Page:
Oil falls for fourth straight session on US inflation jitters

Brent crude futures settled lower by 54 cents, or 0.7%, at US$81.36 a barrel. US West Texas Intermediate (WTI) crude futures fell 70 cents, or 0.9%, to US$76.87 a barrel.

NEW YORK: Oil prices fell for a fourth consecutive session on Thursday and settled at multi-month lows as the prospect of higher-for-longer US interest rates raised worries around demand growth in the world's biggest oil market.

Brent crude futures settled lower by 54 cents, or 0.7%, at US$81.36 a barrel, the lowest since January. US West Texas Intermediate (WTI) crude futures fell 70 cents, or 0.9%, to US$76.87 a barrel, a three-month low.

S&P Global data showed accelerating US business activity this month, but manufacturers also reported a surge in prices for a range of inputs, suggesting a pickup in goods inflation in the months ahead.

On Wednesday, minutes from the US Federal Reserve's latest policy meeting showed policymakers remain doubtful if current interest rates are high enough to tame stubborn inflation.

High interest rates increase the cost of borrowing, which can slow down economic activity and dampen demand for oil.

Also weighing on the market, US crude stocks rose by 1.8 million barrels last week, according to the Energy Information Administration, compared with an estimated draw of 2.5 million barrels.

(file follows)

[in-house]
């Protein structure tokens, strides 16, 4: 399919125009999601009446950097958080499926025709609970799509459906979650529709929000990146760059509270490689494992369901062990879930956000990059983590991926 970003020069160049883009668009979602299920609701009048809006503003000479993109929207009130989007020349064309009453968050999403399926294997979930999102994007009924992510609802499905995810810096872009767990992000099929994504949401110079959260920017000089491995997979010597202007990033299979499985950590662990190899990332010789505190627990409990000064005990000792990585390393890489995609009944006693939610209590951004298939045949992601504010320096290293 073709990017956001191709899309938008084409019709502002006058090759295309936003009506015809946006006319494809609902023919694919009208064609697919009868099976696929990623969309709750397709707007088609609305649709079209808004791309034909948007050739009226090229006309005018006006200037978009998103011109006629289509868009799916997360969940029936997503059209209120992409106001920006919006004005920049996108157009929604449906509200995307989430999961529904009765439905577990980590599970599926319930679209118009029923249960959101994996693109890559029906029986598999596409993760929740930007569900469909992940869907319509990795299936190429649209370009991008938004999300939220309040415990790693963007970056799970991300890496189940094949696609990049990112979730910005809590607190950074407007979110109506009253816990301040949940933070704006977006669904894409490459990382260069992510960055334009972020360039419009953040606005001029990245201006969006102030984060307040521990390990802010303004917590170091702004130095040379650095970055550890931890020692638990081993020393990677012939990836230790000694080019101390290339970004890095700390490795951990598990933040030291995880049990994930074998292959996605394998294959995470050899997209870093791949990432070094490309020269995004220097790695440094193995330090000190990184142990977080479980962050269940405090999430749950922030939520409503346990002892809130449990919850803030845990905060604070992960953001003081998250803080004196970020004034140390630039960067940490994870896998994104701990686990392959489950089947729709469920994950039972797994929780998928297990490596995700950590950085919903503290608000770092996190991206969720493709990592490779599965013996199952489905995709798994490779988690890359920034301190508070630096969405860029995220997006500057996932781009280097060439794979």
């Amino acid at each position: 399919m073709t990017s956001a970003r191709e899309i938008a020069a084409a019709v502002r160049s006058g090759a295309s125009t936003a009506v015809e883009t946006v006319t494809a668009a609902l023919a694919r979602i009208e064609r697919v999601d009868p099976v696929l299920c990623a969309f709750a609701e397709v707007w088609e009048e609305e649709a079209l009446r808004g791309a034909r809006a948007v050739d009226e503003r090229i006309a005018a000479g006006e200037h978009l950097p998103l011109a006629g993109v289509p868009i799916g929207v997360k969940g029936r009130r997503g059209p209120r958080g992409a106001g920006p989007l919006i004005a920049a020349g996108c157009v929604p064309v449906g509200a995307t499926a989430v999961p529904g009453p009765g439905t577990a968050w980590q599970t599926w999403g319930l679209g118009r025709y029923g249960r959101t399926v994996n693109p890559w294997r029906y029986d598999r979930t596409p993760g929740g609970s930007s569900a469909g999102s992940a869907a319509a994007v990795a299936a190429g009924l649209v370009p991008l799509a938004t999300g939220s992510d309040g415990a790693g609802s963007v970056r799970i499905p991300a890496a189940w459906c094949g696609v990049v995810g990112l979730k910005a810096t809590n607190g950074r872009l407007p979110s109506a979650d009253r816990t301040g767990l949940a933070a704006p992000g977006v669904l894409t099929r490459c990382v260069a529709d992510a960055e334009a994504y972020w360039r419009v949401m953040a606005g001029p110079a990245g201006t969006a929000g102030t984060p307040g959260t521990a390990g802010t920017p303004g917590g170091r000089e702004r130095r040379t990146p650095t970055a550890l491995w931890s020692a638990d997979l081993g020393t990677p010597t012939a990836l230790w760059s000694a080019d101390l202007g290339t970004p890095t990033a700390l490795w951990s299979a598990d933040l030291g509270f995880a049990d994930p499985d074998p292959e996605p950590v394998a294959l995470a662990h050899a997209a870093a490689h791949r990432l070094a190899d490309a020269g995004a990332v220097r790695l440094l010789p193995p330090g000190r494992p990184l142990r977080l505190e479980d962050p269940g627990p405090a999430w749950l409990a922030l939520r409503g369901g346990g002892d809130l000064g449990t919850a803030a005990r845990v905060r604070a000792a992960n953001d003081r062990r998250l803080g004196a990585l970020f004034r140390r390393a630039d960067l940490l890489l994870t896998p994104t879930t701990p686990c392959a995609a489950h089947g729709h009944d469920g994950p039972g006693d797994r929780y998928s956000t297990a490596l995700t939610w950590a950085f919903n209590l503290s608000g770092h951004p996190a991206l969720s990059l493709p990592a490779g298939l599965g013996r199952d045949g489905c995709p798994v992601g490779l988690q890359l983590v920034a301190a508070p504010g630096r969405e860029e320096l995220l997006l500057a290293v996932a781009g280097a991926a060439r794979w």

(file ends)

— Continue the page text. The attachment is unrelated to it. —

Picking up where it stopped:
However, the EIA reported US gasoline demand at its highest since November, providing some support for energy markets ahead of the Memorial Day holiday weekend, which is considered the start of the US summer driving season. US gasoline consumption makes up around 9% of global oil demand.

"It was a pretty good report for gasoline, everything pretty much hit the positive side of the ledger," Mizuho analyst Bob Yawger said. "However, one report does not make a trend, so everyone will be watching if it can continue to perform going forward."

Investors are also looking ahead to the June 1 meeting of the Organization of Petroleum Exporting Countries and its allies, together called Opec+, where the group will decide its output policy.

Russia said it exceeded its Opec+ production quota in April for "technical reasons" and will soon present to the OPEC Secretariat its plan to compensate for the error, the Russian Energy Ministry said late on Wednesday.

Recent weakness in crude oil prices raises the likelihood that Opec+ will maintain its existing production curbs at least through the end of September, said Andrew Lipow, president of Houston-based Lipow Oil Associates.— Reuters

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